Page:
Safety experts know that some aircraft accidents are the result of avoidable pilot error. The likelihood of such an error is greatly enhanced in a culture where offering unsolicited information to the captain is viewed as insubordination. Indeed, several well-publicized crashes have been shown to be preventable, if only the first officer had more forcefully brought information to the captain’s attention or insisted on following established safety procedures.

While we wanted pilots who were self-assured and willing to make instantaneous decisions, we also wanted pilots who were receptive to input. There is no such thing as a zero-defect human being. True cockpit discipline requires that even the most junior first officer or flight attendant must speak up when safety is at issue, and that even the most experienced senior captain must encourage such openness. One pilot came to us with superb references and a gold-plated resume. He had great flying experience, and had been promoted quickly through the ranks of the military. He had experience commanding people, and had flown every kind of airplane imaginable.

On paper, he looked like exactly what any airline would want in a pilot. Several days after his interview, when he received notice that he had not been selected, he was shocked. He had to call to see if a mistake had been made. He was assured it was no mistake. “But, why?” he wanted to know. He was told the truth. He was not selected because he had been rude to the receptionist when he arrived for his interview.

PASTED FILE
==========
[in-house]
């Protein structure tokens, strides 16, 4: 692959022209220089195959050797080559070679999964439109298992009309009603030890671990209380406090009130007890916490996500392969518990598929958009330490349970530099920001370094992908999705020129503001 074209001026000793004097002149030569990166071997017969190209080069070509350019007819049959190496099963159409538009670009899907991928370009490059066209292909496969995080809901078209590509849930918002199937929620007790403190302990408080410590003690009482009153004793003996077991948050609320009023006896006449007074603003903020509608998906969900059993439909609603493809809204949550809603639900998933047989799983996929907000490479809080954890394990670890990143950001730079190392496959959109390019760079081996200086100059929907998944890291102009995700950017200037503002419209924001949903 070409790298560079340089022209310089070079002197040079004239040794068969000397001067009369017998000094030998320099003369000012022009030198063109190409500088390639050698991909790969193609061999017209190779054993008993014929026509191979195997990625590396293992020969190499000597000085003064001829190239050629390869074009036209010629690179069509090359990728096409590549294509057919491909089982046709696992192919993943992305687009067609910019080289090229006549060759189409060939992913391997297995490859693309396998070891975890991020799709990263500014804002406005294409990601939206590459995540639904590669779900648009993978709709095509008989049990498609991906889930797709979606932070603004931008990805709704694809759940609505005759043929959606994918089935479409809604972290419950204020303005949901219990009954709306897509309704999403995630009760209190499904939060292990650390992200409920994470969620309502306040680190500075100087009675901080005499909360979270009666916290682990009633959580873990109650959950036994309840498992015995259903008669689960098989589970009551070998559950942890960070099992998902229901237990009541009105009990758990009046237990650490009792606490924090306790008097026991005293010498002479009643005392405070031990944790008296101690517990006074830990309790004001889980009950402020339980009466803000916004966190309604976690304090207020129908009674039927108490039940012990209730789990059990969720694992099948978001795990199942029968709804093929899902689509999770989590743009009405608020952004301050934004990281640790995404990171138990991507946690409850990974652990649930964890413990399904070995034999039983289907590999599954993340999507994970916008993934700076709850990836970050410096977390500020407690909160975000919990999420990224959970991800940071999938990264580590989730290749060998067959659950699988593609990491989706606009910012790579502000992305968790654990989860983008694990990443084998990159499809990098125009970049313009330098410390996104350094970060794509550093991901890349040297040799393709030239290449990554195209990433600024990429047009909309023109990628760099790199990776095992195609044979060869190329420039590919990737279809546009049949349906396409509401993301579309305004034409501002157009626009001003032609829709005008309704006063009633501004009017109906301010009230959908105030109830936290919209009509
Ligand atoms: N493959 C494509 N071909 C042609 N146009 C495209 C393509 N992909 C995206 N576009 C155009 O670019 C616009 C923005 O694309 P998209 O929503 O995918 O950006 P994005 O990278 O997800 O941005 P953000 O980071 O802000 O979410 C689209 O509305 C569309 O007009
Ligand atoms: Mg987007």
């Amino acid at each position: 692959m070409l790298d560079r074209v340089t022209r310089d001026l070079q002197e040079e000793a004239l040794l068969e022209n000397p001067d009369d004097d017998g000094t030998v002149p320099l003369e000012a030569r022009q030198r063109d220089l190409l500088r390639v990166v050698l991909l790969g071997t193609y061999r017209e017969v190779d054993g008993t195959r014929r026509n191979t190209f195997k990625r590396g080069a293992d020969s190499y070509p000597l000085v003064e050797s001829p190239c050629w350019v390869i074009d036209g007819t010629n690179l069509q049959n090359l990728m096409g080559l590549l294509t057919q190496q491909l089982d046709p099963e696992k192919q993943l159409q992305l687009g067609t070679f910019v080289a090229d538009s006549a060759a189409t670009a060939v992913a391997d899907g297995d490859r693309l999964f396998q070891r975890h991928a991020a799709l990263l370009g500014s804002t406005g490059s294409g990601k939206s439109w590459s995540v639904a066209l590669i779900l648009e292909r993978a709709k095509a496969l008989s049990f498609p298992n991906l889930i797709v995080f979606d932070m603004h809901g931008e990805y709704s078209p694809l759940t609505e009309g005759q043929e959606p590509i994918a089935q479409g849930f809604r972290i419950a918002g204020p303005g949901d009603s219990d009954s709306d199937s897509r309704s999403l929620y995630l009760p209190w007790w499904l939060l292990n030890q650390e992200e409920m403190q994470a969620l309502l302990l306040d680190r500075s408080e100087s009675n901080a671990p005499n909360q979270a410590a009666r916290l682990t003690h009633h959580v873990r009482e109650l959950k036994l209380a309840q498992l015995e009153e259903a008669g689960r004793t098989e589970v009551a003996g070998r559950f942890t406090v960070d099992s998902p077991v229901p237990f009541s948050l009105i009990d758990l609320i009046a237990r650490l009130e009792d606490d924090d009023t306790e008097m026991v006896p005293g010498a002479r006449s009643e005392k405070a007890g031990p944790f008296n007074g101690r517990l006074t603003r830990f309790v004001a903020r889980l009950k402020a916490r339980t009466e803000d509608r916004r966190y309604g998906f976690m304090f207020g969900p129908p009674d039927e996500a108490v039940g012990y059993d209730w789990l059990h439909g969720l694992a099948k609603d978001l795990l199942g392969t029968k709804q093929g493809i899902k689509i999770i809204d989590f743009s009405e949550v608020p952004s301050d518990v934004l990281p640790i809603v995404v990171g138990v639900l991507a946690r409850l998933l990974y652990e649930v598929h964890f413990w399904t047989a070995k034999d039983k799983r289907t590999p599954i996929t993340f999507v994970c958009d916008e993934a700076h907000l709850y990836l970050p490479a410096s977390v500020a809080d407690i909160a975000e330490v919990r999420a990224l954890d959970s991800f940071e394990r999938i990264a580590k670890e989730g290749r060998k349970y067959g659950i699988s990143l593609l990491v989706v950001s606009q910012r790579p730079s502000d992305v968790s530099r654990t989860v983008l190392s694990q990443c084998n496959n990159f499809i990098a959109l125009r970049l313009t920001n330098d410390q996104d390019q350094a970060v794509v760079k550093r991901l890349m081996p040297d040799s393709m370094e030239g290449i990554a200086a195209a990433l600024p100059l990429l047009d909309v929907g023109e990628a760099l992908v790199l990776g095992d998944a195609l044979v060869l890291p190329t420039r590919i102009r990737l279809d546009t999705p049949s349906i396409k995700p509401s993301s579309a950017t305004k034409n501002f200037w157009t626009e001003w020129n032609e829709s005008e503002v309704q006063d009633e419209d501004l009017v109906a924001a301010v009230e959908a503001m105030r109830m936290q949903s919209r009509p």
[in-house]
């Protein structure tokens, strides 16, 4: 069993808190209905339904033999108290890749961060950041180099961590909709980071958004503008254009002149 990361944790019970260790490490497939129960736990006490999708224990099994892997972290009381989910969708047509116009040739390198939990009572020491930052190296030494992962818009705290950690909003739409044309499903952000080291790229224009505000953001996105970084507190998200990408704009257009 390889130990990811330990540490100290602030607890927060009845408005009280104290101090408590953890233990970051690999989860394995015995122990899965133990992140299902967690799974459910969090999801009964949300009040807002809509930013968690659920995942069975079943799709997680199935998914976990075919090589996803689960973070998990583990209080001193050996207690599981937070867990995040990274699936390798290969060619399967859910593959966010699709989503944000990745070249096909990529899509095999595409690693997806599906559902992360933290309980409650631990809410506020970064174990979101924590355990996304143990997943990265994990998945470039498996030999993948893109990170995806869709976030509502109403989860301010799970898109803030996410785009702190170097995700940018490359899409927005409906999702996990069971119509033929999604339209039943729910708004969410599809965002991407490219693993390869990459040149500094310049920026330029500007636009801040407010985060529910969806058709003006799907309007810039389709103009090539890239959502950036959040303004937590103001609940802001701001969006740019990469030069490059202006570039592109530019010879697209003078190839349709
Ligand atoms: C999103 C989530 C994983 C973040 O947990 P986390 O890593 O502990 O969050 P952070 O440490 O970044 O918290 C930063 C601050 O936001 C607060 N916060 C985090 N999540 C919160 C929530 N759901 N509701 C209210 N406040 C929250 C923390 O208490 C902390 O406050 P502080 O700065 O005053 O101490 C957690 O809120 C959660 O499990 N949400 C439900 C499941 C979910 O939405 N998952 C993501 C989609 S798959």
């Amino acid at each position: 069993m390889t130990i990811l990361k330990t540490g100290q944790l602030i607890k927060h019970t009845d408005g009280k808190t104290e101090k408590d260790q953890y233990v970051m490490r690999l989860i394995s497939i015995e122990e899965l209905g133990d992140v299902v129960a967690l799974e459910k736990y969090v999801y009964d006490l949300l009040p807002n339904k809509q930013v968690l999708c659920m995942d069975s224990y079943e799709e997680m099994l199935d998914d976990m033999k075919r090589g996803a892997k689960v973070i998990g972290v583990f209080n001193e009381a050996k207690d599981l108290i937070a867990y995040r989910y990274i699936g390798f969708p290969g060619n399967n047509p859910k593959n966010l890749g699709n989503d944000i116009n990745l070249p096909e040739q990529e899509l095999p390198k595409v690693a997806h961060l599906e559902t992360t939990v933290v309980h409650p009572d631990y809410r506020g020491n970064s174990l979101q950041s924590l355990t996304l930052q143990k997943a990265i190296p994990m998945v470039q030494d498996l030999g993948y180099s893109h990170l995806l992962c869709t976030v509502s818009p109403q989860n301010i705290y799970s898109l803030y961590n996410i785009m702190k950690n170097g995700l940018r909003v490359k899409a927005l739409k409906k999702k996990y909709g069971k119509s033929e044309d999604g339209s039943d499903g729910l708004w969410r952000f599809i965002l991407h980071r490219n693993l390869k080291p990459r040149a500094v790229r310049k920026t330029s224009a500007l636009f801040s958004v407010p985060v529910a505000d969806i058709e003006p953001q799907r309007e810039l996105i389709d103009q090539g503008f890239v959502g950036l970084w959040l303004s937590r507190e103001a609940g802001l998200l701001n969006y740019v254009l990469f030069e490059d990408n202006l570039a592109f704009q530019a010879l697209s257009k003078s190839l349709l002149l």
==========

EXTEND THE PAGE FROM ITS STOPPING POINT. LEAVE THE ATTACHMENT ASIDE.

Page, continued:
Ultimate Leadership: Winning Execution Strategies for Your Situation
Russell E. Palmer

To succeed, leaders must understand and apply the core principles of leadership—but they also must shape their approach to fit whatever situation they are facing. Too many leaders, says author and former Wharton Dean Russell E. Palmer, don’t know how to do that—and that’s why they fail. Palmer’s Ultimate Leadership shows how to adapt the principles of leadership to virtually any challenge, context, or organization.

Palmer himself has had three very different, highly successful careers. At Wharton, he was called upon to lead fundamental change in an institution with widely diverse, highly influential stakeholders. Ultimate Leadership includes lessons learned during those years at Wharton, as well as others from his time running one of the world’s largest accounting firms, and as an entrepreneur. But the book also draws deeply on his interviews with other extraordinary leaders — from former U.S. Marine Corps Commandant Gen. P.X. Kelley to Honeywell’s Larry Bossidy.

Palmer’s goal is to help readers identify the leadership model most appropriate for their environment, and then lead accordingly. He provides better ways to lead equals, weather crises, transform culture, lead entrepreneurial or global organizations, and even lead non-profits and academic institutions. For a classic “top down” organization, Palmer shows how to exercise strong authority without falling victim to ego or closed-mindedness.